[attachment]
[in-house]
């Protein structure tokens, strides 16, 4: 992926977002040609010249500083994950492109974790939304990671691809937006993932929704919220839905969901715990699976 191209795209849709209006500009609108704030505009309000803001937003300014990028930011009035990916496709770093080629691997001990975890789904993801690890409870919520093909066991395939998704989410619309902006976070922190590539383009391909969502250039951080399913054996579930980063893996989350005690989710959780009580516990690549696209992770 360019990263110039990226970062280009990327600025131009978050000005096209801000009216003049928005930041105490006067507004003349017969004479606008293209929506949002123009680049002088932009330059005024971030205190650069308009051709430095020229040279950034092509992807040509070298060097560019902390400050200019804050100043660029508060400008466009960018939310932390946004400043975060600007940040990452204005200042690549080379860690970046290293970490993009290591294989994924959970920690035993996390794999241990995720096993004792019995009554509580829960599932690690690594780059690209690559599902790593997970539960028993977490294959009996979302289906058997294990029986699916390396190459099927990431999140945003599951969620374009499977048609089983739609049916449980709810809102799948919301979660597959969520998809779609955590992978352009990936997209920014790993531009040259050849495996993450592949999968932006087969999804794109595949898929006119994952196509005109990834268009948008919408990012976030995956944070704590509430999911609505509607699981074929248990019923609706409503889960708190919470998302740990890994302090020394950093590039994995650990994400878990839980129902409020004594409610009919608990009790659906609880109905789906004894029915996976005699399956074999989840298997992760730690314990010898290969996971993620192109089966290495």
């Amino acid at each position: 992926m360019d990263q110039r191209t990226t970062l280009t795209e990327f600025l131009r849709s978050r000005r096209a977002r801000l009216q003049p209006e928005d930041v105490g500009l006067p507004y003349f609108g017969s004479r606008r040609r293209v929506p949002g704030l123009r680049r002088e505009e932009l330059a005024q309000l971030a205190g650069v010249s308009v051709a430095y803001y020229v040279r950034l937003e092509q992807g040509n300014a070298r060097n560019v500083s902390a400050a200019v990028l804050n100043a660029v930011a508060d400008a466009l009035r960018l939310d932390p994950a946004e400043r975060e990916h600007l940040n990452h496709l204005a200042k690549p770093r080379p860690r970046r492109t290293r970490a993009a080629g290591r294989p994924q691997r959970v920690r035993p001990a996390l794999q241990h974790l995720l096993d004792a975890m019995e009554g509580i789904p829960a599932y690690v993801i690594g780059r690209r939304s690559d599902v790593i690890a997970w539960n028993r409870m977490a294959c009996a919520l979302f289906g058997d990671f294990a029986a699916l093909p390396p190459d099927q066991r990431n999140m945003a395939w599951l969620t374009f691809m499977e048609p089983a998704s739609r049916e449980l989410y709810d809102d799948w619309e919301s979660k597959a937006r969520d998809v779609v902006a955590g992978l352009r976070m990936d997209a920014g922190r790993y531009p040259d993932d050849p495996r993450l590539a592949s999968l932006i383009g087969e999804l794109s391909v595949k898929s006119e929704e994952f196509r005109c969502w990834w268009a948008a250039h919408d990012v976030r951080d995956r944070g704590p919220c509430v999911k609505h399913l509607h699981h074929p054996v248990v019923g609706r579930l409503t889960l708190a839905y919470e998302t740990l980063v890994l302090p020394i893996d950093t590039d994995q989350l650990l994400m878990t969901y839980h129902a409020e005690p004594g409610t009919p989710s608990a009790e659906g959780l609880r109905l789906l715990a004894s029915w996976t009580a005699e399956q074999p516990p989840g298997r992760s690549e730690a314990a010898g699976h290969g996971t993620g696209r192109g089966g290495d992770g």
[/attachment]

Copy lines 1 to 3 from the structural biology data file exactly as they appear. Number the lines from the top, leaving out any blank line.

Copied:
[in-house]
């Protein structure tokens, strides 16, 4: 992926977002040609010249500083994950492109974790939304990671691809937006993932929704919220839905969901715990699976 191209795209849709209006500009609108704030505009309000803001937003300014990028930011009035990916496709770093080629691997001990975890789904993801690890409870919520093909066991395939998704989410619309902006976070922190590539383009391909969502250039951080399913054996579930980063893996989350005690989710959780009580516990690549696209992770 360019990263110039990226970062280009990327600025131009978050000005096209801000009216003049928005930041105490006067507004003349017969004479606008293209929506949002123009680049002088932009330059005024971030205190650069308009051709430095020229040279950034092509992807040509070298060097560019902390400050200019804050100043660029508060400008466009960018939310932390946004400043975060600007940040990452204005200042690549080379860690970046290293970490993009290591294989994924959970920690035993996390794999241990995720096993004792019995009554509580829960599932690690690594780059690209690559599902790593997970539960028993977490294959009996979302289906058997294990029986699916390396190459099927990431999140945003599951969620374009499977048609089983739609049916449980709810809102799948919301979660597959969520998809779609955590992978352009990936997209920014790993531009040259050849495996993450592949999968932006087969999804794109595949898929006119994952196509005109990834268009948008919408990012976030995956944070704590509430999911609505509607699981074929248990019923609706409503889960708190919470998302740990890994302090020394950093590039994995650990994400878990839980129902409020004594409610009919608990009790659906609880109905789906004894029915996976005699399956074999989840298997992760730690314990010898290969996971993620192109089966290495």
């Amino acid at each position: 992926m360019d990263q110039r191209t990226t970062l280009t795209e990327f600025l131009r849709s978050r000005r096209a977002r801000l009216q003049p209006e928005d930041v105490g500009l006067p507004y003349f609108g017969s004479r606008r040609r293209v929506p949002g704030l123009r680049r002088e505009e932009l330059a005024q309000l971030a205190g650069v010249s308009v051709a430095y803001y020229v040279r950034l937003e092509q992807g040509n300014a070298r060097n560019v500083s902390a400050a200019v990028l804050n100043a660029v930011a508060d400008a466009l009035r960018l939310d932390p994950a946004e400043r975060e990916h600007l940040n990452h496709l204005a200042k690549p770093r080379p860690r970046r492109t290293r970490a993009a080629g290591r294989p994924q691997r959970v920690r035993p001990a996390l794999q241990h974790l995720l096993d004792a975890m019995e009554g509580i789904p829960a599932y690690v993801i690594g780059r690209r939304s690559d599902v790593i690890a997970w539960n028993r409870m977490a294959c009996a919520l979302f289906g058997d990671f294990a029986a699916l093909p390396p190459d099927q066991r990431n999140m945003a395939w599951l969620t374009f691809m499977e048609p089983a998704s739609r049916e449980l989410y709810d809102d799948w619309e919301s979660k597959a937006r969520d998809v779609v902006a955590g992978l352009r976070m990936d997209a920014g922190r790993y531009p040259d993932d050849p495996r993450l590539a592949s999968l932006i383009g087969e999804l794109s391909v595949k898929s006119e929704e994952f196509r005109c969502w990834w268009a948008a250039h919408d990012v976030r951080d995956r944070g704590p919220c509430v999911k609505h399913l509607h699981h074929p054996v248990v019923g609706r579930l409503t889960l708190a839905y919470e998302t740990l980063v890994l302090p020394i893996d950093t590039d994995q989350l650990l994400m878990t969901y839980h129902a409020e005690p004594g409610t009919p989710s608990a009790e659906g959780l609880r109905l789906l715990a004894s029915w996976t009580a005699e399956q074999p516990p989840g298997r992760s690549e730690a314990a010898g699976h290969g996971t993620g696209r192109g089966g290495d992770g």